We all have our favorite beer locations. Some have been around for centuries. Others have made such a name for themselves in the past 25 years, they have reached beer-legend status and are ranked up there with the “old-world” beer destinations.
For this month’s session, I’m asking you all to share which locations you see as the beer destinations that everyone will be talking about in the next few years. Where are the beer scenes just emerging, or coming into their own? Some may be brand new locations. While others may be old-world destinations seeing a renaissance into the world of new craft beer styles. Some may even be locations where familiar names from around the world are planning on setting up shop to bring new styles to old palates.
I wish I had a good answer for this, but the reality is, for as much as I’ve been writing about beer over the years, I just don’t travel enough to get a good handle on where the next big beer destination is going to be. I don’t know. At least not on the macro level.
I live in Bend, Oregon, which has become quite the beer destination in its own right, and I’m pretty immersed in it, so perhaps there’s also a myopia of sorts, a difficulty seeing the forest for the trees (or the hop field for the bines, if you will). Fixated on the micro level? Perhaps.
If I were to hazard some wild guesses, some areas that sound promising (assuming they aren’t already beer locations that I’m simply behind on!) would include New Zealand, Austin, Texas, Grand Rapids, Michigan (which I think may already be well on its way), and, god help me, Florida (if only because the new brewery boom seems to be in full swing there).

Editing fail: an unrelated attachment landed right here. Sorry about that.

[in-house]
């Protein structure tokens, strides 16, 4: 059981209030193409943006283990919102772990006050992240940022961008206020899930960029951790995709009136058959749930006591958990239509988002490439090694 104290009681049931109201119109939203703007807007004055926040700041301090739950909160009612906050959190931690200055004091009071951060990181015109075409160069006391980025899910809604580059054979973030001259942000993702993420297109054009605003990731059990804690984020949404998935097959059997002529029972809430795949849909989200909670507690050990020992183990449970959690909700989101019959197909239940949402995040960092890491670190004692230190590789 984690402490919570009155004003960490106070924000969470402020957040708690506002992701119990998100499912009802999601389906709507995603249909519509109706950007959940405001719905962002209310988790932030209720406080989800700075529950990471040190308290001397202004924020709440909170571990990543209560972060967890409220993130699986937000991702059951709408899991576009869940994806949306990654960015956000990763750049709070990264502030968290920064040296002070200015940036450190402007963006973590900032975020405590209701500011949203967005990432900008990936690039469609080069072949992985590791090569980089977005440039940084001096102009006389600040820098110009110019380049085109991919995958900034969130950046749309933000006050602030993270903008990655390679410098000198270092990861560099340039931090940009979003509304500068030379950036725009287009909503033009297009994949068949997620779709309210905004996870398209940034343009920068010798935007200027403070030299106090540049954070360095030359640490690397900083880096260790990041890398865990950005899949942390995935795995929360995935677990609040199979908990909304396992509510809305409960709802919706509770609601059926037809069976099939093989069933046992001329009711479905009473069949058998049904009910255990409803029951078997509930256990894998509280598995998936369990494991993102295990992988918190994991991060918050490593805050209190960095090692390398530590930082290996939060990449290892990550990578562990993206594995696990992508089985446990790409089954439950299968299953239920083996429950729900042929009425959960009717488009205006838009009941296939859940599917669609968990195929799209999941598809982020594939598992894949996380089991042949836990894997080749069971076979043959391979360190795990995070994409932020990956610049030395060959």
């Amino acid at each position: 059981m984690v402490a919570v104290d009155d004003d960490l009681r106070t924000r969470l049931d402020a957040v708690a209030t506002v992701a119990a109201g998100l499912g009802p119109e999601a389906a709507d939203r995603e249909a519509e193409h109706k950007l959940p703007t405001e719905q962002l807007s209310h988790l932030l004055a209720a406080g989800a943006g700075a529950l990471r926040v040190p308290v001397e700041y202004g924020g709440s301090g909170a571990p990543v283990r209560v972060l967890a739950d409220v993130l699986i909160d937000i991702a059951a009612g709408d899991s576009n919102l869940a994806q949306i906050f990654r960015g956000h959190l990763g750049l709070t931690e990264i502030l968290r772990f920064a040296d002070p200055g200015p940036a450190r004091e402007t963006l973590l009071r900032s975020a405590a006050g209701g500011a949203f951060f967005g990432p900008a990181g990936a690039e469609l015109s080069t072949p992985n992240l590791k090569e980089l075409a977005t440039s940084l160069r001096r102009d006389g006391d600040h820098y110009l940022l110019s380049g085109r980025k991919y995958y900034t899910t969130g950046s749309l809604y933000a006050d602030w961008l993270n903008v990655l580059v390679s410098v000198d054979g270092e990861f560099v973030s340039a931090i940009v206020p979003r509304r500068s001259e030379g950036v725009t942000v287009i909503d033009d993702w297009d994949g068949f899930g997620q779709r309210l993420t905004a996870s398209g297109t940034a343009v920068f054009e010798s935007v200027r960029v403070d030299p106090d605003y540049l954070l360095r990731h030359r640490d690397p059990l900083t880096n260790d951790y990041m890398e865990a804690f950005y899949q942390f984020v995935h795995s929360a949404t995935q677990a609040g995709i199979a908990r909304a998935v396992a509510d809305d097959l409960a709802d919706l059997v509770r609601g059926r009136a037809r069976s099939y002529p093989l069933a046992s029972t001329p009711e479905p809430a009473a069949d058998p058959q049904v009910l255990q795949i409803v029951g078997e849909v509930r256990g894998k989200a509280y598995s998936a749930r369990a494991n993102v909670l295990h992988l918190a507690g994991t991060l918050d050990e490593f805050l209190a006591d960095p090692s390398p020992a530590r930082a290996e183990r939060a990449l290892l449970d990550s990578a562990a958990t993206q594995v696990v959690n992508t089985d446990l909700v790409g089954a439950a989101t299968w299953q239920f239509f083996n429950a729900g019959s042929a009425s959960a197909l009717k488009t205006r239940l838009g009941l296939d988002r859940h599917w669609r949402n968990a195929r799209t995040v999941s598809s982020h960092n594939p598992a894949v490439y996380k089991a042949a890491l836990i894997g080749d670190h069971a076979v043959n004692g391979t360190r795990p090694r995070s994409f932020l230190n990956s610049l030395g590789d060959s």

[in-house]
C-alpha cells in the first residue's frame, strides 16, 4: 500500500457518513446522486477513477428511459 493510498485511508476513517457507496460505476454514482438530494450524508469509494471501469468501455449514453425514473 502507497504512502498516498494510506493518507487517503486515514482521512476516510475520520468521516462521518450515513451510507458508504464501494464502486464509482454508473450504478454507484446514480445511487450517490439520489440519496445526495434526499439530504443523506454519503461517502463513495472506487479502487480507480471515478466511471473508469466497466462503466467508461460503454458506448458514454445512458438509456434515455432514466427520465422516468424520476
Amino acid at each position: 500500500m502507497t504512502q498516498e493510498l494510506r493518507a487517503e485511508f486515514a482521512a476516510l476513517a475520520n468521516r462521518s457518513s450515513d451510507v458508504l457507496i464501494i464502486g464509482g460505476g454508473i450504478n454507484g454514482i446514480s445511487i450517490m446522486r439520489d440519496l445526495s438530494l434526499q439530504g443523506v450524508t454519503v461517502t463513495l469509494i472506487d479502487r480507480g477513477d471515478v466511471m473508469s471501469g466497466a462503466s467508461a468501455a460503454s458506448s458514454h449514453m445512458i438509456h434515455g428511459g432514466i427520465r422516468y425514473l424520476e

On the other hand, if I go hyperlocal I can tell you what I’m pretty sure the next up-and-coming beer destination is for Central Oregon: Redmond. There are a number of reasons.
Redmond now has four breweries (three of which opened in the past three years), and I’m aware of several more in concept or planning. There’s a terrific English-style pub, the Pig and Pound, serving up good beer and great food, and a relatively new homebrew supply shop which also helped to organize the Redmond homebrew club, the Cascade Fermentation Association, 140 members strong in just over a year. And I hear that Jersey Boys Pizzeria has one of the best taplists in Central Oregon—44 of the 50 taps dedicated to beer, and if this list is accurate then I’d be hard pressed to argue it.
And it’s also the business climate in Redmond—the city is actively building jobs and the local economy, and is definitely welcoming breweries and willing to work with them to bring their business to town. Why not Bend? Well, there’s a bit of an open secret that no one is really talking about here: sewer capacity—specifically, the lack of it. Basically, Bend’s sewer system, particularly in the downtown core area, is at its limit, and simply cannot handle another large-ish brewery. (I’ve heard that GoodLife Brewing on the westside was the last one of its size (30 barrels) to squeak in anywhere close to downtown.) So Redmond is more than happy to court any new breweries looking to open up in Central Oregon that simply cannot open in Bend.
So Redmond is one the rise, beerily speaking, actively looking to draw in brewery business and offering a solid foundation of existing breweries that are largely in growth mode. They’ve been revitalizing the downtown core, giving it a much-needed facelift and drawing in more of the tourist traffic that was passing on through even just a few years ago. And there’s a strong community of homebrewers and enthusiasts experimenting and spreading the word.
So next time you’re considering coming to Bend to check out the beer scene—don’t forget to check out Redmond a mere 15 minutes away—it’s the new up-and-comer, you know.